Saturday, November 8, 2008

Nice Jug!

I couldn't resist a risqué pun for the title of my first post to beerporn. I was inspired to write by a big little beer that's fermenting in a one-gallon jug in my studio. It's the product of a Friday morning brewing session and the beginnings of what I hope to be a nice holiday beer.

I love brewing in small batches, mainly for experimental purposes. If I've never brewed with an ingredient, or if I want to test the differences between various ingredients, I'll brew a small batch. It beats buying ingredients for a full batch, spending all day, then finding out the results are less than what I expected.

When I began the day, I didn't know what my recipe was going to be. I did know that I wanted to have a fairly high gravity beer - hopefully a barleywine. So, I started with four pounds of two-row barley and a couple of ounces of 90L crystal malt. The grain went into my little two-gallon drinking water cooler/mash tun to rest for an hour at 152˚F.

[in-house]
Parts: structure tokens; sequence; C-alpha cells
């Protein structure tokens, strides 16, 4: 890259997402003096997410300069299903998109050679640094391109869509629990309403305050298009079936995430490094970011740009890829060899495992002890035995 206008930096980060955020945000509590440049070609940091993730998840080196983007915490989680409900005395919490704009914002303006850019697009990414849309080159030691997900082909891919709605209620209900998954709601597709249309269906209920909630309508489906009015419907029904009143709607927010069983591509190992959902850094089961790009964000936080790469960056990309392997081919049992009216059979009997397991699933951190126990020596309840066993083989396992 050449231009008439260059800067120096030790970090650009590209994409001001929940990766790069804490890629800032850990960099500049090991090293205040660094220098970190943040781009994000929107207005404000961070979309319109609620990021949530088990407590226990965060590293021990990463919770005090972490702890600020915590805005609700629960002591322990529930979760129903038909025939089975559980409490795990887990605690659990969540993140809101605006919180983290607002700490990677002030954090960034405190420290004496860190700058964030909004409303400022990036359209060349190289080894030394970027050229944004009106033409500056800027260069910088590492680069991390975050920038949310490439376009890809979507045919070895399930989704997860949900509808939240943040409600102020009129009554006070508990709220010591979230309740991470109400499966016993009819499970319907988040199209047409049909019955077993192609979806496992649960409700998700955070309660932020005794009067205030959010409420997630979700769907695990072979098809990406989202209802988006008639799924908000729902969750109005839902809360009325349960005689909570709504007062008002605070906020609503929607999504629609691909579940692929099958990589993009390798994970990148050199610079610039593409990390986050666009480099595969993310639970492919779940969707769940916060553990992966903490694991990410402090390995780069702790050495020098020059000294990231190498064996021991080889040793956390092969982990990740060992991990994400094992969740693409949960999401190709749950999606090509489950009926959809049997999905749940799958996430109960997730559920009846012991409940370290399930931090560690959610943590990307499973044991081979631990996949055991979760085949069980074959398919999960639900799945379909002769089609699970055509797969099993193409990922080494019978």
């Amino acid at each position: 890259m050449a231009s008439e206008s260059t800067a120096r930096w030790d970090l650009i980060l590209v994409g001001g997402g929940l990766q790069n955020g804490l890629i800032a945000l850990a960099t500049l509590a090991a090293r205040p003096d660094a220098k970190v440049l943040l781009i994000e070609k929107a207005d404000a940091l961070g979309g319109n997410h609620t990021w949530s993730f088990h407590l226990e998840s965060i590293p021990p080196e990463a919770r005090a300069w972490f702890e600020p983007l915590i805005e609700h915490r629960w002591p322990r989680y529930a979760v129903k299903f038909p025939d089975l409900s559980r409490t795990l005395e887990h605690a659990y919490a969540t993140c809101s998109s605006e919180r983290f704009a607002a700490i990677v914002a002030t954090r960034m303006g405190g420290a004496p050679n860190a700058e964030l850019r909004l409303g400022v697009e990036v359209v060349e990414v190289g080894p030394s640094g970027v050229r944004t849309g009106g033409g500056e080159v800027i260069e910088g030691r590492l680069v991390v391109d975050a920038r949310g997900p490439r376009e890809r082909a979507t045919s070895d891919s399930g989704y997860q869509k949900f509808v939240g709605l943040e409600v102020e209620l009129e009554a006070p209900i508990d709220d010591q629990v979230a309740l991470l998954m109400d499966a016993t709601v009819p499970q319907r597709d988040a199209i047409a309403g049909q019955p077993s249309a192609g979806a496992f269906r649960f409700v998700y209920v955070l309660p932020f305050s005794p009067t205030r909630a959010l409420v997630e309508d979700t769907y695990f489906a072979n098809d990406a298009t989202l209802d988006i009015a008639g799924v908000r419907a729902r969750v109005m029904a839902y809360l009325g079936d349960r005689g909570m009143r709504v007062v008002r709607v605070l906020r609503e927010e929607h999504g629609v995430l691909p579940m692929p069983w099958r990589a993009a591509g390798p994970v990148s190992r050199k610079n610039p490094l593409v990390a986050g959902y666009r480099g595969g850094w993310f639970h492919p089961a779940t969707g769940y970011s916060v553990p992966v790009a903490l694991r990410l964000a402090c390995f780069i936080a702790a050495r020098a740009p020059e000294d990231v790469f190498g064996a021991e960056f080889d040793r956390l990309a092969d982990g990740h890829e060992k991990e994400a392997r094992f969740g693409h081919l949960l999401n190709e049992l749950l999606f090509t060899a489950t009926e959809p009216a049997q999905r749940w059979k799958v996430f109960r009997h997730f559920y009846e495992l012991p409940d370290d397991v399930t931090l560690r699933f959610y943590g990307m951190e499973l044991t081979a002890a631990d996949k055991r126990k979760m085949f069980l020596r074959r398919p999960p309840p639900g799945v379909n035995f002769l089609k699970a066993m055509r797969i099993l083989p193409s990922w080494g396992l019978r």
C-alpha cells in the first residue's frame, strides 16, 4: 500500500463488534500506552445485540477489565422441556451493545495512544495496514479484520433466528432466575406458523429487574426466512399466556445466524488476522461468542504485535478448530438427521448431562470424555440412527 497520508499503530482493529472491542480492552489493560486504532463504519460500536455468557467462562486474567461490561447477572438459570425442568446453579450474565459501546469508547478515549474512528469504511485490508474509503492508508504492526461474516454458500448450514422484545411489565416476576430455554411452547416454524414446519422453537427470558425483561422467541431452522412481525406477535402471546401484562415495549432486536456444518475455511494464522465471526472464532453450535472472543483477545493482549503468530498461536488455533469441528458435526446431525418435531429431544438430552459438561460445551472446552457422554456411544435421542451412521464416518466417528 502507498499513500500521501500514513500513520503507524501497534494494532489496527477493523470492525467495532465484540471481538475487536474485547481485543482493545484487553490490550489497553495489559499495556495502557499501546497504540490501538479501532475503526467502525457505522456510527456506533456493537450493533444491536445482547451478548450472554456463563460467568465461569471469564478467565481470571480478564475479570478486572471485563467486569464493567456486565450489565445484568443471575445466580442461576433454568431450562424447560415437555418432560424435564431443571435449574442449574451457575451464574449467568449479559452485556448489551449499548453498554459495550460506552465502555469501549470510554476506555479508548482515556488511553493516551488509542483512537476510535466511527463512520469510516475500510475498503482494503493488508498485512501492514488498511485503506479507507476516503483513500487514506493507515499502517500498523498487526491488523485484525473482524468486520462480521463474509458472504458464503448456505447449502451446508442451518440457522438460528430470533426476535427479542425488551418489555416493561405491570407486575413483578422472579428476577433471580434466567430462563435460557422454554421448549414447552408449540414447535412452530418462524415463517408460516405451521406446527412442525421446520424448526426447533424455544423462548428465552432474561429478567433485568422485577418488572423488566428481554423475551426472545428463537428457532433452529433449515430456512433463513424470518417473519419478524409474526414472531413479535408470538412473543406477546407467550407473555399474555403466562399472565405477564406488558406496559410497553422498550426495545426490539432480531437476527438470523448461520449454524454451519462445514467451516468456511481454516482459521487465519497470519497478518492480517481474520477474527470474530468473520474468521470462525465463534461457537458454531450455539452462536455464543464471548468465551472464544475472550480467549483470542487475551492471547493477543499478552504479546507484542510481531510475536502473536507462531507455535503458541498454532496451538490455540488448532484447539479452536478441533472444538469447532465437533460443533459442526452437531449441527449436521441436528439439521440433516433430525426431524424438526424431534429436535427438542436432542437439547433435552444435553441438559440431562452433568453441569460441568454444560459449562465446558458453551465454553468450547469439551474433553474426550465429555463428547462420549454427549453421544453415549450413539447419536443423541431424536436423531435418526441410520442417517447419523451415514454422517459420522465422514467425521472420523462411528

I had my base to build upon. Next, with thoughts of the fruitcake that Steve Wilkes baked this past year for our holiday editions of Basic Brewing Video, I chopped 2.5 ounces of raisins. These went into the boil after I collected the wort from the mash. Joining the raisins for 60 minutes was .7 ounces of Fuggles hop pellets. 

I wanted a bit of spice to fit the holiday theme, so I dug out a little jar of pumpkin pie spice and added a teaspoon to the boil five minutes before the end with another .4 ounces of Fuggles. At first, I was afraid the spice would clash with the hops, but those fears were dispelled by the aroma coming from the brewpot. The two mingled very well.

After chilling, I poured the wort into the jug and pitched around three grams of Safale US05 yeast. My starting gravity for the three quarts was 1.078 - a bit less than I expected. However, I'm sure there will be plenty of alcohol to warm the holiday table.

Now, a frothy head of kreusen tops the swirling beer as the yeast is going about its business of turning sugars to alcohol and carbon dioxide. The scents coming out of the airlock offer a tantalizing hint of good things to come.

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